Court Reverses Indefiniteness Under Nautilus; Design Patents for Surgical Shears are Valid

Each week, we succinctly summarize the preceding week of Federal Circuit precedential patent opinions. We provide the pertinent facts, issues, and holdings. Our Review allows you to keep abreast of the Federal Circuit’s activities – important for everyone concerned with intellectual property. We welcome any feedback you may provide.

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Federal Circuit Review – Issue No. 63-01.
Court Reverses Indefiniteness Under Nautilus; Design Patents for Surgical Shears are Valid

Ethicon Endo-Surgery, Inc. v. Covidien, Inc., No. 2014-1370, 2015 U.S. App. LEXIS 13798 (Fed. Cir. Aug. 7, 2015) (Before Lourie, Bryson, and Chen, J.) (Opinion for the court, Chen, J.). Click Here for a copy of the opinion. 

Ethicon sued Covidien in the Ohio district court for infringement of utility and design patents directed to ultrasonic surgical shear devices.  The court granted Covidien’s motions for summary judgment, concluding that one patent was invalid as indefinite, that another patent was not infringed by Covidien’s products, and that several design patents were invalid as functional and were not infringed.  Ethicon appealed the judgment to the Federal Circuit.

First, the Court reversed the judgment of invalidity for indefiniteness under Nautilus, Inc. v. Biosig Instruments, Inc., 134 S. Ct. 2120, 2129 (2014).  The claimed ultrasonic surgical shears required a clamping pressure between 60 and 210 psi.  The district court found the patent did not identify a particular method for calculating pressure and various known methods would yield different results.  Thus, the claims were indefinite because a person of ordinary skill would not know how to determine the claimed psi range. The Federal Circuit concluded that these were “clearly erroneous factual conclusions,” in view of intrinsic and expert evidence that the known psi measurements aim to arrive at the same result, and any of the known methods could be used.  Section 112 “mandates only that one skilled in the art must be able to understand which pressures are relevant to the claims and how those pressures can be measured, so to discern the scope of the claimed average pressure range with reasonable certainty…[T]here is no requirement for the specification to identify a particular measurement technique.”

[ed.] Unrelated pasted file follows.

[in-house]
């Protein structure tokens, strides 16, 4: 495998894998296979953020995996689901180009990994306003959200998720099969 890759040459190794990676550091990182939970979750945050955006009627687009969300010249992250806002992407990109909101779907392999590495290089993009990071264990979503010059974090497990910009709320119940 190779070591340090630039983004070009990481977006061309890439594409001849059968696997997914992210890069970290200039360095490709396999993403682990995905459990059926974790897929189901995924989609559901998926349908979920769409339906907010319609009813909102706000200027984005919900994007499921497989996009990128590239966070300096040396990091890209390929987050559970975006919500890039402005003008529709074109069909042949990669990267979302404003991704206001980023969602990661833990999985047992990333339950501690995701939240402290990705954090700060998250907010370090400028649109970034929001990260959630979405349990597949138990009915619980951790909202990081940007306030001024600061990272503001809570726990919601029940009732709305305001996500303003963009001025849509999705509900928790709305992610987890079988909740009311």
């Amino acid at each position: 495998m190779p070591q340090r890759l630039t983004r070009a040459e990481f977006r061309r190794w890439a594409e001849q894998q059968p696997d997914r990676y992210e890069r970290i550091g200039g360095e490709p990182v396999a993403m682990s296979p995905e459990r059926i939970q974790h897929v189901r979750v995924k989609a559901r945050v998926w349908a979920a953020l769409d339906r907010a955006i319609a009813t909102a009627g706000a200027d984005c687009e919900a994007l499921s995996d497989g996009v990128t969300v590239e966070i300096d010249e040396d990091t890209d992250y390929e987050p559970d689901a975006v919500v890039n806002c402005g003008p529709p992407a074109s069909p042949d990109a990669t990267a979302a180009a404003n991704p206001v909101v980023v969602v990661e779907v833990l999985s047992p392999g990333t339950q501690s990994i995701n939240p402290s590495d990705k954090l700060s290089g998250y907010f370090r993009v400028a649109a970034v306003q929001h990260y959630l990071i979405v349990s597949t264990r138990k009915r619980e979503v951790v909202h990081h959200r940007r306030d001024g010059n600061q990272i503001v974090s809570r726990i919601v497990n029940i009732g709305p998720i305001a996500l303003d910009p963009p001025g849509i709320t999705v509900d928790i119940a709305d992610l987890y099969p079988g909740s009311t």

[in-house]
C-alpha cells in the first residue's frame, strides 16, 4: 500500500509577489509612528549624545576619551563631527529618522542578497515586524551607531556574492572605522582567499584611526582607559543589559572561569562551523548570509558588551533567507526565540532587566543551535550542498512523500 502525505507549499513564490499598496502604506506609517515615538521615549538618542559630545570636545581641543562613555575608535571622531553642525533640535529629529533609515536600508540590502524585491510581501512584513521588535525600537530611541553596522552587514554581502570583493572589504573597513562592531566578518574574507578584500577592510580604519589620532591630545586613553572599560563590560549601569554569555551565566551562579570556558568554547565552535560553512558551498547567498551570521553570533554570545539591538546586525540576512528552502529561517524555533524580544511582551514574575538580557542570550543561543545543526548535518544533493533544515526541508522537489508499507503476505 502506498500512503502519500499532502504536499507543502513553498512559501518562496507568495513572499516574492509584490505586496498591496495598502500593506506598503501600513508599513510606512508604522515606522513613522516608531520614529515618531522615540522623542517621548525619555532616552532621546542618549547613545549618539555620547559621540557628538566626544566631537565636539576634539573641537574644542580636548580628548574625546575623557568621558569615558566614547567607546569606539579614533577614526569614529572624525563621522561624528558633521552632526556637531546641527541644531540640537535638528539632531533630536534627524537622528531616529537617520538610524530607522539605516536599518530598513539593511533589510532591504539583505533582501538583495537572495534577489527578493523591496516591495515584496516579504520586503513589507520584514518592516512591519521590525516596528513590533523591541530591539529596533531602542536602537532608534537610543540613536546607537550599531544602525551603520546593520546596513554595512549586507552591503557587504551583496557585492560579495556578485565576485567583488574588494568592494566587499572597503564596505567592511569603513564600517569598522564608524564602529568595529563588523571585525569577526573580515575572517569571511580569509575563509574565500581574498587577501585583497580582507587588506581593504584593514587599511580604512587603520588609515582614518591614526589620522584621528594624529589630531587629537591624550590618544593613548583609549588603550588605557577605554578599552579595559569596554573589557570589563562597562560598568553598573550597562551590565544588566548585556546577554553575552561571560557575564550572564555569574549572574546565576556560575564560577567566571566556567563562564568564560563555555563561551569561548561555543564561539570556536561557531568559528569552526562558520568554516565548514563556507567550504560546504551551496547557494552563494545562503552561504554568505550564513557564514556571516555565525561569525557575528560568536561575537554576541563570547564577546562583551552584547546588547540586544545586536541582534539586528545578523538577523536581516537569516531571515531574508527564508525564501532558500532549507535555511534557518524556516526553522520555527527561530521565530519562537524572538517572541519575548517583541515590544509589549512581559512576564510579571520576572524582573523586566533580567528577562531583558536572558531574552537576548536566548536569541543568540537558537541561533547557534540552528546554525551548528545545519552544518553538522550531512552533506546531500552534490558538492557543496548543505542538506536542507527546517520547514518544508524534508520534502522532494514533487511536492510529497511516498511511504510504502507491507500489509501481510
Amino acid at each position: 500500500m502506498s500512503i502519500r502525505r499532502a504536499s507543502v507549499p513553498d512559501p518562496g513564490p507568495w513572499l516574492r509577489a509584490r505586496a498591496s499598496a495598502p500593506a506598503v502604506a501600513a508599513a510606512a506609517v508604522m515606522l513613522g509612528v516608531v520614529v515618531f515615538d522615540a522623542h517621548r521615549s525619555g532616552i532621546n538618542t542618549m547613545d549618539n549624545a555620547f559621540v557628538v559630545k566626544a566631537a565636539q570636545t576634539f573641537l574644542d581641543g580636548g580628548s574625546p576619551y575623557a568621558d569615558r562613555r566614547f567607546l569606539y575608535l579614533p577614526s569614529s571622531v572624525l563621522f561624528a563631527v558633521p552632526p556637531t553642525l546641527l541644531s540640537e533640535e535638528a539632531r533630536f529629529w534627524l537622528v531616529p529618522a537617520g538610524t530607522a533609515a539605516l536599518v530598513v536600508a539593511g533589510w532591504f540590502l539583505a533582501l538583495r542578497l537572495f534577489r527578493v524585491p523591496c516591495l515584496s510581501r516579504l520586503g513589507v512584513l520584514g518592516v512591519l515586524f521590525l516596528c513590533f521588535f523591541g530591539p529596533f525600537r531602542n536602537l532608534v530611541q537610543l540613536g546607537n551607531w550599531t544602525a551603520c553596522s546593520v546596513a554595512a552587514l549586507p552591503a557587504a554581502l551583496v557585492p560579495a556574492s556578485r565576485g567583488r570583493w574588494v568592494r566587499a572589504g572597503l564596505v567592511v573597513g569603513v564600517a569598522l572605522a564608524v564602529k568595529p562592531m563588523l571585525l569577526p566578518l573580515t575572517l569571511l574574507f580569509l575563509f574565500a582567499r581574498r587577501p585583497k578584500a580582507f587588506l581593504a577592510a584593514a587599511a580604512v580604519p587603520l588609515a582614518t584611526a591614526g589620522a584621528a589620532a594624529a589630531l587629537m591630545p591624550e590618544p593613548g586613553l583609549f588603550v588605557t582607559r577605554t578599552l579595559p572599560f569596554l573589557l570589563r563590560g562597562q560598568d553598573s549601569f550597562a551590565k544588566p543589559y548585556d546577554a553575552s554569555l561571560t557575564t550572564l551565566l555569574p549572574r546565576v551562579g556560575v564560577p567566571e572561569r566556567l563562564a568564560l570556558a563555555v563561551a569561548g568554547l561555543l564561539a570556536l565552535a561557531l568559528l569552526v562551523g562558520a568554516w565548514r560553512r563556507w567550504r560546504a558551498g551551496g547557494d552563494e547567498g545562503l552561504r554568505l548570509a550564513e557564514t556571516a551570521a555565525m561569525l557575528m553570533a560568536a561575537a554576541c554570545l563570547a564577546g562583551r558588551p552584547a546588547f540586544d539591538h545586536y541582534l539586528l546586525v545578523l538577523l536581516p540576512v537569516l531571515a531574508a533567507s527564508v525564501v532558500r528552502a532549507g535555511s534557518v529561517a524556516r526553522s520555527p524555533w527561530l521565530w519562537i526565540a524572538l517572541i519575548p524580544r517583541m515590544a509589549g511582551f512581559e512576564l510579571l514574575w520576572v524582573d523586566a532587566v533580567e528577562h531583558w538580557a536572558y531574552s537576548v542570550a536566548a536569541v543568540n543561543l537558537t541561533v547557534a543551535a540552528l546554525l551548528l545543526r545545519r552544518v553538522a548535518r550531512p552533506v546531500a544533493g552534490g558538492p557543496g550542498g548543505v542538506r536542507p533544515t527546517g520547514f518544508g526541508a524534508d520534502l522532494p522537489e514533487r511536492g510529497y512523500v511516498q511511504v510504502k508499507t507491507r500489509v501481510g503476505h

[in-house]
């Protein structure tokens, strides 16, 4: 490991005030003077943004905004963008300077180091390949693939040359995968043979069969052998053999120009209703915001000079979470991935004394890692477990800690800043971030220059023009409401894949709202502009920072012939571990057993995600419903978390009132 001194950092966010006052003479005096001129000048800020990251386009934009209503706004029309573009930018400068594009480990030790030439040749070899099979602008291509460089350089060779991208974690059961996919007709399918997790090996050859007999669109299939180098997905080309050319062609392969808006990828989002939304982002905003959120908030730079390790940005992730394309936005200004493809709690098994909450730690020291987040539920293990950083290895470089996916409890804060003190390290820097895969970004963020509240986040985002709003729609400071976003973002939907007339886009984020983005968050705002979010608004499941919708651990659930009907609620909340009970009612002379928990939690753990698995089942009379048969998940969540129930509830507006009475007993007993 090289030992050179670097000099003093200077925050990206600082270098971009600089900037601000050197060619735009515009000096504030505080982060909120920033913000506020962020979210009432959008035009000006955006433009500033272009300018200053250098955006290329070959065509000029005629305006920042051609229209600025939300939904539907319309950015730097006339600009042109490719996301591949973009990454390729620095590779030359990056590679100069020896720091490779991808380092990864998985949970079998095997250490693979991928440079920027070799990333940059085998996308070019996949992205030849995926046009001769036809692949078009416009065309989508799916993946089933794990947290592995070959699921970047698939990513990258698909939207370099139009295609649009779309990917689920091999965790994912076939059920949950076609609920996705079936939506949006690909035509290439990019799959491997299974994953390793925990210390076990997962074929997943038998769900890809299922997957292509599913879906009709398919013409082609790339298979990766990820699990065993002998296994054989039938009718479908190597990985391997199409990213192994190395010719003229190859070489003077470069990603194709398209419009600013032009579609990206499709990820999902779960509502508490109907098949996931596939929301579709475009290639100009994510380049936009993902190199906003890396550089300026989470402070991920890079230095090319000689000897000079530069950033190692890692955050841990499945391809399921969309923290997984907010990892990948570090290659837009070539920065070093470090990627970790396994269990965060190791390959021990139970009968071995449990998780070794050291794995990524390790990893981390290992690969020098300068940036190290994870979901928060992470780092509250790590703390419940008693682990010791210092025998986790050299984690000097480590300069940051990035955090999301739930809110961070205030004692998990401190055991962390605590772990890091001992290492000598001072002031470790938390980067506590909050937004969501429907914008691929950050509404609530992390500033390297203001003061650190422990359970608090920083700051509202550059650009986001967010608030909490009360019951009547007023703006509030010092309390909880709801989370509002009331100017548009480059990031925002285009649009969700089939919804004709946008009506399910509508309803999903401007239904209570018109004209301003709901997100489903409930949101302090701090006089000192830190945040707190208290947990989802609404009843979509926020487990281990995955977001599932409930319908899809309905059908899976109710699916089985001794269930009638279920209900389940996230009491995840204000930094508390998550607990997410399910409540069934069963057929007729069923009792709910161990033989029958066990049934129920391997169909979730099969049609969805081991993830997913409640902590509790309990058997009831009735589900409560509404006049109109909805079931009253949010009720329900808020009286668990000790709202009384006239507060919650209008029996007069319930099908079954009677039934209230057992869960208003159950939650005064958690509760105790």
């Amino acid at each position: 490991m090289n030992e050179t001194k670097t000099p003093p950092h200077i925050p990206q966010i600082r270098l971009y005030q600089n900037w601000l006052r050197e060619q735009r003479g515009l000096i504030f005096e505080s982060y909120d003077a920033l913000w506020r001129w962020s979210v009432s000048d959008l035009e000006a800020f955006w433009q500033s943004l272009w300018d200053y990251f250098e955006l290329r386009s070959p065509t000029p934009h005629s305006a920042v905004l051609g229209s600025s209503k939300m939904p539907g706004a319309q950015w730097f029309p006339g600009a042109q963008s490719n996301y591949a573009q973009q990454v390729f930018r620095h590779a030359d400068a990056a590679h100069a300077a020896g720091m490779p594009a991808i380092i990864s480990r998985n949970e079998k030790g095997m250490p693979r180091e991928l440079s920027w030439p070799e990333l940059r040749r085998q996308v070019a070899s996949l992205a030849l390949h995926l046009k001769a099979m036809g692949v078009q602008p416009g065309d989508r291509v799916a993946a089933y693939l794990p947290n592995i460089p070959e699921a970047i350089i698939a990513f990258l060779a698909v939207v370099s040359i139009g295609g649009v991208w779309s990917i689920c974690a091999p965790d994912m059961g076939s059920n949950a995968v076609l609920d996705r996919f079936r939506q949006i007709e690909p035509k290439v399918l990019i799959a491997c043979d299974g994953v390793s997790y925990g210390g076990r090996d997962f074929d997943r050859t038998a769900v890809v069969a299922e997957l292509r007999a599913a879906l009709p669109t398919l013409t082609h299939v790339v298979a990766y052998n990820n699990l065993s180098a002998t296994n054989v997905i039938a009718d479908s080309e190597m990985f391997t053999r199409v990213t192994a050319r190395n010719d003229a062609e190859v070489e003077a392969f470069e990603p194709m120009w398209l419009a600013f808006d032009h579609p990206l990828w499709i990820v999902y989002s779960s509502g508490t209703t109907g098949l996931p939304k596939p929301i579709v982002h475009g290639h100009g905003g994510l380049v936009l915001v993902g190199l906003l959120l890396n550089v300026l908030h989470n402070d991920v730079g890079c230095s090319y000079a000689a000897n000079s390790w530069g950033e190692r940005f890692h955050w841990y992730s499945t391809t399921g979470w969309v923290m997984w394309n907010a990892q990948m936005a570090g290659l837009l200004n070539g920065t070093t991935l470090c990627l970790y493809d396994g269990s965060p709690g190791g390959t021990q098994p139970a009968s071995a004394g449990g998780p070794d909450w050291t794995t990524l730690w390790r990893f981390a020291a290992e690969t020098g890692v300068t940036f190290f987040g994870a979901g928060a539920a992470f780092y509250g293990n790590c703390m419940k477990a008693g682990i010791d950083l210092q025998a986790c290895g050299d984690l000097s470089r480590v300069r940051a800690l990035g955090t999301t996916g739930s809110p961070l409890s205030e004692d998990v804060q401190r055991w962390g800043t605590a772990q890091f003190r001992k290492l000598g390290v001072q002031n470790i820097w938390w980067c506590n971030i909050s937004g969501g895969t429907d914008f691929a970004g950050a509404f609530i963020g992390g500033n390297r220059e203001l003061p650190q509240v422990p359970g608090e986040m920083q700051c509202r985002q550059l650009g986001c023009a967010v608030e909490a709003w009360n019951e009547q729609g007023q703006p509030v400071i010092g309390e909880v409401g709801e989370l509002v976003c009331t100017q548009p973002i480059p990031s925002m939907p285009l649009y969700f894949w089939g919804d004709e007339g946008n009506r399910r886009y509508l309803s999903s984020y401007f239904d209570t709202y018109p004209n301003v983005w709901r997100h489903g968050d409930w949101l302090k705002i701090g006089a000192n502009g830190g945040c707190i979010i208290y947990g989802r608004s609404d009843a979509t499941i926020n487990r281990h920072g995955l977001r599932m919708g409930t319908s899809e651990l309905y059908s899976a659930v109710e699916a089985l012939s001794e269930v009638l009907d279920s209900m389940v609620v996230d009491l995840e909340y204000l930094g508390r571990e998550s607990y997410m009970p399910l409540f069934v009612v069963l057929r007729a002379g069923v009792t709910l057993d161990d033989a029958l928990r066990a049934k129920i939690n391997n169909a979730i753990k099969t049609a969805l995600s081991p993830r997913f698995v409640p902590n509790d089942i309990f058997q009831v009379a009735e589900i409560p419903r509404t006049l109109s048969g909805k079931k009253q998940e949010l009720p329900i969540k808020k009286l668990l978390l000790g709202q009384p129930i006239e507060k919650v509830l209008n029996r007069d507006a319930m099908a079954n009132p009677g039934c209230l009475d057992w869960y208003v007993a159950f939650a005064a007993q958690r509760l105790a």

Second, the Court vacated the summary judgment of non-infringement for a surgical shears patent having a “transmission rod” to direct vibration toward the blade and clamping arm of the shears.  The claim also required a “damping member configured to loosely contact the transmission rod” to absorb transverse vibrations.  The district court found that Covidien’s products did not include a damping member to “loosely contact” the rod, because raised nodes prevent actual contact with the rod.  The court also relied on expert testimony that the accused products did not experience the same undesired vibrations as the shears in the patent.  The Federal Circuit disagreed, and rejected Covidien’s argument that its products were “designed” to avoid the undesired vibrations and to avoid contact between the damping member and transmission rod.  The Court found disputed facts, requiring adjudication, in conflicting expert testimony and tests showing instances of contact and occurrence of similar vibrations, regardless of the intention behind the design of the accused products.

Third, the Court reversed the district court’s determination that Ethicon’s design patents were invalid as primarily functional.  The district court found that each of the designs included functional elements such as a trigger, a torque knob, and a button.  Once each functional element was factored out of the analysis, the patents had no remaining scope and could not be infringed.  The Federal Circuit noted, however, that the underlying function of an article must not be confused with the functionality of the design of the article.  Instead, the proper inquiry is whether the design is truly “dictated” by its function.  In upholding the validity of the design patents, the Court found: (1) the district court failed to consider whether alternative ornamental designs could provide the same functionality, and (2) the district court evaluated the claimed designs using too high a level of abstraction, focusing on the unclaimed utilitarian aspects of the underlying article instead of the claimed ornamental features.

The Court affirmed the district court’s grant of summary judgment of non-infringement of the design patents.  The Court found that, after properly excluding functional aspects of the claimed designs and conducting a side-by-side comparison, the claimed designs were plainly dissimilar from the ornamental design of Covidien’s accused products.


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